It seems like provincial residents are finally getting the message. Most of it, anyway. A Google mobility report published on Friday, April 3 suggests advice about Ontario social distancing has already had a significant impact in the province.

The report focuses on changes from February 16 to March 29 and highlights six categories in which social distancing measures have been shown to be prompting changes in public behaviour.

And the data shows that after Premier Doug Ford announced a state of emergency in the province on March 17, residents seemed to start taking precautions more seriously.

The data shows how much of an impact recent emergency protocols and measures are having on several areas of our everyday lives.

Perhaps most notably, when it comes to retail and recreation activities, Ontario has seen a 59% drop throughout the weeks after February 16. This includes restaurants, malls, and non-essential stores.

Meanwhile, transit stations have become shells of their former selves, with traffic down 66%.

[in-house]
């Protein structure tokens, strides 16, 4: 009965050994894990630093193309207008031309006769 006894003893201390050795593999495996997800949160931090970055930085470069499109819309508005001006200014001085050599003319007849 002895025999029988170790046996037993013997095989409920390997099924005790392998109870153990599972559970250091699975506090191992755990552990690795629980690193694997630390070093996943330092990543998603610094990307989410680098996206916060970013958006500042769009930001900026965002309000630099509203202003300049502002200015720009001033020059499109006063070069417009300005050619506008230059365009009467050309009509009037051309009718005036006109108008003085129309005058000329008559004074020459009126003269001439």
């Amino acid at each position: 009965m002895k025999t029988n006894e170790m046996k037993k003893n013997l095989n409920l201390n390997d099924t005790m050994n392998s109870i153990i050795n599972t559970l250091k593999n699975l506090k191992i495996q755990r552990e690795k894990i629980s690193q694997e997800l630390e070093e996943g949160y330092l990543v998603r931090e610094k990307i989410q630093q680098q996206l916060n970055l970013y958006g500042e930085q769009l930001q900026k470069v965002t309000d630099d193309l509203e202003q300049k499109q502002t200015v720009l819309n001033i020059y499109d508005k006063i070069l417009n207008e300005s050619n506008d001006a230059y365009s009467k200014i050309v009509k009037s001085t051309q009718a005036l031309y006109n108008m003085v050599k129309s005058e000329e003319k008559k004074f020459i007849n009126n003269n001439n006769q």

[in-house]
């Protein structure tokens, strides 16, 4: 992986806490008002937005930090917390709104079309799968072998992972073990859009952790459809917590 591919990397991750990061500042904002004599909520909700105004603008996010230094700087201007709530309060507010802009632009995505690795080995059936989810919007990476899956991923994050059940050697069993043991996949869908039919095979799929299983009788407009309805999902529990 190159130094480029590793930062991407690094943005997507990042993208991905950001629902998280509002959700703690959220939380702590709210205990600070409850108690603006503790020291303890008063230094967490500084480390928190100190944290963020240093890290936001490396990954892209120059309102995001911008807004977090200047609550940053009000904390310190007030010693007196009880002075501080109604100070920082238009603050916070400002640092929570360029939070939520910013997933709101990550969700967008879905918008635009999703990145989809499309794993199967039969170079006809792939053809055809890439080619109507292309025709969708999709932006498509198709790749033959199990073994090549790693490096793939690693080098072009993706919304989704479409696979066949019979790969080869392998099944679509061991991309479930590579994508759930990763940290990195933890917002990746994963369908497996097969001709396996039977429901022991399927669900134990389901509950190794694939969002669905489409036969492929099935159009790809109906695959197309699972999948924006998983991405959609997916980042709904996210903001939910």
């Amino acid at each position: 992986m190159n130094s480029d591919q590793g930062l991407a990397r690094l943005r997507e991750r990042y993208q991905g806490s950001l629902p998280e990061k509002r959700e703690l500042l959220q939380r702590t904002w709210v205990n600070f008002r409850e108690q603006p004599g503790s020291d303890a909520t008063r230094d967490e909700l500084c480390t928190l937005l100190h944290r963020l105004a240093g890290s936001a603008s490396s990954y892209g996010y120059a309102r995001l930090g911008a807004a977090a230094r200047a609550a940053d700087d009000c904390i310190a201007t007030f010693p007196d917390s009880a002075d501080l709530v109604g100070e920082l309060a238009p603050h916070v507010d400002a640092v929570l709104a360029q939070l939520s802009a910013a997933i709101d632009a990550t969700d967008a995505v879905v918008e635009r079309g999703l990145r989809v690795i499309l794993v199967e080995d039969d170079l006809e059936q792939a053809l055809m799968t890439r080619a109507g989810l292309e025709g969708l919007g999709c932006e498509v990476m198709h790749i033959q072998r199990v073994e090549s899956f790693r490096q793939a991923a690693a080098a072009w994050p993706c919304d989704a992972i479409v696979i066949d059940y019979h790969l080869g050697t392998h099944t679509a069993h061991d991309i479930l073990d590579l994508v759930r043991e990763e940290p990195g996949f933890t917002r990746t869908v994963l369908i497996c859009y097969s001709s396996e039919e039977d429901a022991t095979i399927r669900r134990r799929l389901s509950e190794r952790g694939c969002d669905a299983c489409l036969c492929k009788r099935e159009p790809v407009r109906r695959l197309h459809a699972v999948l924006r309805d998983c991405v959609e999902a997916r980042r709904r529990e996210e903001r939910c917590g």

This stat likely goes hand-in-hand with the workplace section, which has seen a 46% drop.

But, when turning the focus onto essential stores like groceries and pharmacies, the trend has been somewhat balanced. However, it has still dropped by 33%.

“This report shouldn’t be used for medical diagnostic, prognostic, or treatment purposes. It also isn’t intended to be used for guidance on personal travel plans," reads the Google report.

There was a point where there was a spike as people sped to their local stores to heavily stock up on goods, even going as far as lining up to do so.

Parks have only seen a slight drop of 14% amid social distancing measures.

That is perhaps not that surprising, given that Toronto Mayor John Tory needed to enact a bylaw for people who don't practice social distancing with a fine of up to $5000.

That came after disappointing scenes of people still heading to parks and breaking the law despite closures.

But of course, for residential, there's a 14% increase as people stay at home.

In order to find this information, Google utilized users' location services like phone contacts or movement, as well as their location history setting which is off unless the user turns it on.

So, regardless of what you think of it as a strategy, the championed idea of social distancing seems to be working in Ontario.

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